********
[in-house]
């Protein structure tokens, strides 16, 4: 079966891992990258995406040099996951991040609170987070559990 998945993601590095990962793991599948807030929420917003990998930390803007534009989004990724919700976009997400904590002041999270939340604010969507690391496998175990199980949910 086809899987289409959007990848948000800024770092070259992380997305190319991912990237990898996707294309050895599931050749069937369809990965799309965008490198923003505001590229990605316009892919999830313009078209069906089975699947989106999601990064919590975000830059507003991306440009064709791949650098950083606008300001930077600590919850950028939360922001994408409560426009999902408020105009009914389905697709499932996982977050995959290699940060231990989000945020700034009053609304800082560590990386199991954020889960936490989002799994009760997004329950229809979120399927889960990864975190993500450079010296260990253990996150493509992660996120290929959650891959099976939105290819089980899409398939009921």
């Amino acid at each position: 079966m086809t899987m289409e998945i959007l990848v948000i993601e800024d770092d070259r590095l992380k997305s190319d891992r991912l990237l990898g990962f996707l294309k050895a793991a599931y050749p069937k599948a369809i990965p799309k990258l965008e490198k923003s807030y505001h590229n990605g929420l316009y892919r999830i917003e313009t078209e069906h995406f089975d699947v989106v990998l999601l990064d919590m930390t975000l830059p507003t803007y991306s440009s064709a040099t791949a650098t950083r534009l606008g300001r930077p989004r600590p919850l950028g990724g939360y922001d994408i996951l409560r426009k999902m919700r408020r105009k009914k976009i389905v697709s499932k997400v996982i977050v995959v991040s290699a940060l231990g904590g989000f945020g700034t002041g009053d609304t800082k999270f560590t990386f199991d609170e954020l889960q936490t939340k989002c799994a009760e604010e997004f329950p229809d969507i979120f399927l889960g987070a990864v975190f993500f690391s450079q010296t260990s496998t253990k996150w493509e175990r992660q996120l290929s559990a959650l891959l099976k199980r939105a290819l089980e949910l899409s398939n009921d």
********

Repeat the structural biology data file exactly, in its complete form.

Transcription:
[in-house]
């Protein structure tokens, strides 16, 4: 079966891992990258995406040099996951991040609170987070559990 998945993601590095990962793991599948807030929420917003990998930390803007534009989004990724919700976009997400904590002041999270939340604010969507690391496998175990199980949910 086809899987289409959007990848948000800024770092070259992380997305190319991912990237990898996707294309050895599931050749069937369809990965799309965008490198923003505001590229990605316009892919999830313009078209069906089975699947989106999601990064919590975000830059507003991306440009064709791949650098950083606008300001930077600590919850950028939360922001994408409560426009999902408020105009009914389905697709499932996982977050995959290699940060231990989000945020700034009053609304800082560590990386199991954020889960936490989002799994009760997004329950229809979120399927889960990864975190993500450079010296260990253990996150493509992660996120290929959650891959099976939105290819089980899409398939009921």
């Amino acid at each position: 079966m086809t899987m289409e998945i959007l990848v948000i993601e800024d770092d070259r590095l992380k997305s190319d891992r991912l990237l990898g990962f996707l294309k050895a793991a599931y050749p069937k599948a369809i990965p799309k990258l965008e490198k923003s807030y505001h590229n990605g929420l316009y892919r999830i917003e313009t078209e069906h995406f089975d699947v989106v990998l999601l990064d919590m930390t975000l830059p507003t803007y991306s440009s064709a040099t791949a650098t950083r534009l606008g300001r930077p989004r600590p919850l950028g990724g939360y922001d994408i996951l409560r426009k999902m919700r408020r105009k009914k976009i389905v697709s499932k997400v996982i977050v995959v991040s290699a940060l231990g904590g989000f945020g700034t002041g009053d609304t800082k999270f560590t990386f199991d609170e954020l889960q936490t939340k989002c799994a009760e604010e997004f329950p229809d969507i979120f399927l889960g987070a990864v975190f993500f690391s450079q010296t260990s496998t253990k996150w493509e175990r992660q996120l290929s559990a959650l891959l099976k199980r939105a290819l089980e949910l899409s398939n009921d």